I was lucky to have a relatively peaceful, middle-class childhood in a semi-rural area in one of the Great Lakes states. We knew our neighbors. My parents got together with some of the other parents for card nights. Even those who were not chummy with my parents were decent people--except for the wife beater next door (I said "relatively")--but he didn't show up until later and his brutality wasn't known until much later.
I currently live in a small neighborhood in a small city in the South. The concentration of sex offenders in our little corner of the world is notable enough to have once become a subject of conversation when I ran into a not-so-near neighbor while we were walking our dogs. He was recently outraged by receiving yet another notice of a sex offender in the neighborhood. He was wanting to strangle a few of them and vented to me for a minute. It was a bit of a wake-up call for me, because I've only gotten one--about a neighbor two doors down, a woman who did time for having sex with a minor. The fact that my other neighbor was receiving more, though living within a mile of me, meant that I was not being properly informed. I decided not to rail at whoever is responsible for these notifications but rather to consider everyone in the neighborhood under suspicion.
But this is a rant about near neighbors. Some disharmony can be expected. In my case, it usually comes from people not controlling either their animals or their children so that one or the other damages my property or harasses my own confined animals. Over time, my neighbors have learned that they live near a hag who calls animal control or police to explain laws.
Personally, I don't like drama. Unfortunately, when you live in a neighborhood that consists of small properties, you get treated to the dramas of others if you're at home when they occur. Medical dramas I'm sympathetic about. I'm sorry they happen to others and grateful they don't happen to me more regularly. Domestic and criminal dramas are another story.
In an earlier post, I ranted about the behavior of a husband who thought he would get some sympathy from me when his wife left him. In the same week, a beefy guy came knocking at my door at night, sending my dogs into a protective frenzy that later resulted in one relieving her tension by peeing on the floor. I stepped outside to talk to the beefy man, who had a kindly expression despite his bruiser physique. I thought maybe he was a police officer out of uniform. It turned out he was a bail bondsman. The neighbor across the street from me was guilty of a felony (not a shock to me). He wanted to know if the neighbors across the street were home and about their activity. I have a decided disinterest in these things. I told them just because the lights were on didn't mean they were home, which is true. And that the only time I saw any life there was sometimes when the school bus went by. This had been the truth for 2-3 weeks. Something had clearly happened (I was lucky enough to have missed whatever it was) and no one appeared to be living there for a while and then just the eldest son and the woman. I didn't go into that detail with the bail bondsman.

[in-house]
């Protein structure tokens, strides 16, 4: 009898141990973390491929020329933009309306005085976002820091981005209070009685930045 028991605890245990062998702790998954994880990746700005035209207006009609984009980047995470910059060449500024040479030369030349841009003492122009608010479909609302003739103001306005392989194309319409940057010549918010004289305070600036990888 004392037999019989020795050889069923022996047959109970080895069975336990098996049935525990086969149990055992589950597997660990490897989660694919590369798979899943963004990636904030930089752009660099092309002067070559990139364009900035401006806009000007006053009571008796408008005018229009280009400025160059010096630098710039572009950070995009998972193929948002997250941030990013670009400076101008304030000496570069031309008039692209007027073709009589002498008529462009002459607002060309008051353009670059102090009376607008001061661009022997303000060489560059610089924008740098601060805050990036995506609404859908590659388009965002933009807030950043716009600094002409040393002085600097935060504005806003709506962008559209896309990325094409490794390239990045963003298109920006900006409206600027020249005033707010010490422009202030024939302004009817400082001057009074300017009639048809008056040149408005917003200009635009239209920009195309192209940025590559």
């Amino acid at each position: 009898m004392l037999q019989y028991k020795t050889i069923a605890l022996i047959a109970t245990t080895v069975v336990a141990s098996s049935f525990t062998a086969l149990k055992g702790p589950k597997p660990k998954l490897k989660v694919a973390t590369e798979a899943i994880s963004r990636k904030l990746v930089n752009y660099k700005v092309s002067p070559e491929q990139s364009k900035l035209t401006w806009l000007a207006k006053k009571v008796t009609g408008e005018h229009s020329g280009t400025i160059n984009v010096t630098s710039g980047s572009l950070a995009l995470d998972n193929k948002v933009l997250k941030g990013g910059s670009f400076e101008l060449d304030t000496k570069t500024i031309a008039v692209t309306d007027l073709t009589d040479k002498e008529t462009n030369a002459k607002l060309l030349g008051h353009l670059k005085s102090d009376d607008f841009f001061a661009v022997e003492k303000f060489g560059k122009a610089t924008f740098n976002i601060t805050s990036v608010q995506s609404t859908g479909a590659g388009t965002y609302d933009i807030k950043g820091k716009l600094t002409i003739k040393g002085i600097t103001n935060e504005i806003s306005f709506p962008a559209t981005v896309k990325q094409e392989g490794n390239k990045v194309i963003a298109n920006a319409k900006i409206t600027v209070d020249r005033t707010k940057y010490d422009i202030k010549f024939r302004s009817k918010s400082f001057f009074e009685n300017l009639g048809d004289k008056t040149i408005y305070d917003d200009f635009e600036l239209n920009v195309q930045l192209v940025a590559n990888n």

So the thug, complete with missing teeth and tattoos covering his arms, said he was sorry to bother me and went on his way. About an hour later, my dogs set up a barking storm outside, so much so that I went to see what was up. I noticed that now, after the bail bondsman was gone, the lights were completely off in the house across the street (um, doesn't this just prove that you were home earlier when they were there?). The dogs were barking fiercely at the vacant wooded lot next to mine. Ok, so the felon had bolted into the woods. Is that safer than being locked in a house? This is not the first time this has happened. I saw him bolt into the woods another time but didn't know why. Anyway, on this particular night, I at least understood what he was trying to avoid and I wasn't sure how desperate he was, so I went around the house making sure all the windows were locked and hoped nothing outside would be stolen overnight (I don't believe anything was).
And the next day the sun rose and shone brightly on the divorced man whose wife and children came back to him within the week and on the house that shows no sign of life and on the woods that are now empty except for squirrels and stray cats. Children play in their yards and occasionally go from house to house trying to sell something for band or girl scouts (their parents apparently oblivious to the number of sex offenders in the neighborhood). People stroll down the road.
I should feel lucky that I don't live in a more troublesome area. It is, believe it or not, better than it has been. When I first moved here, a near-neighbor decided to practice shooting a pistol into the woods beside my house. I called the police. They suggested maybe he was shooting at coyotes. They clearly didn't want to investigate. The land I'm referring to falls away from the edge of the road, so I asked the dispatcher if they had tree coyotes here in the south. It was dusk so he couldn't have seen a squirrel or a bird. About two months later, a state patrol car cruised the neighborhood a few times and talked to a different neighbor. About a week after that, the house was empty. So, really, it's getting better.
But love thy neighbor? I don't know. I'm just not feeling up to it these days.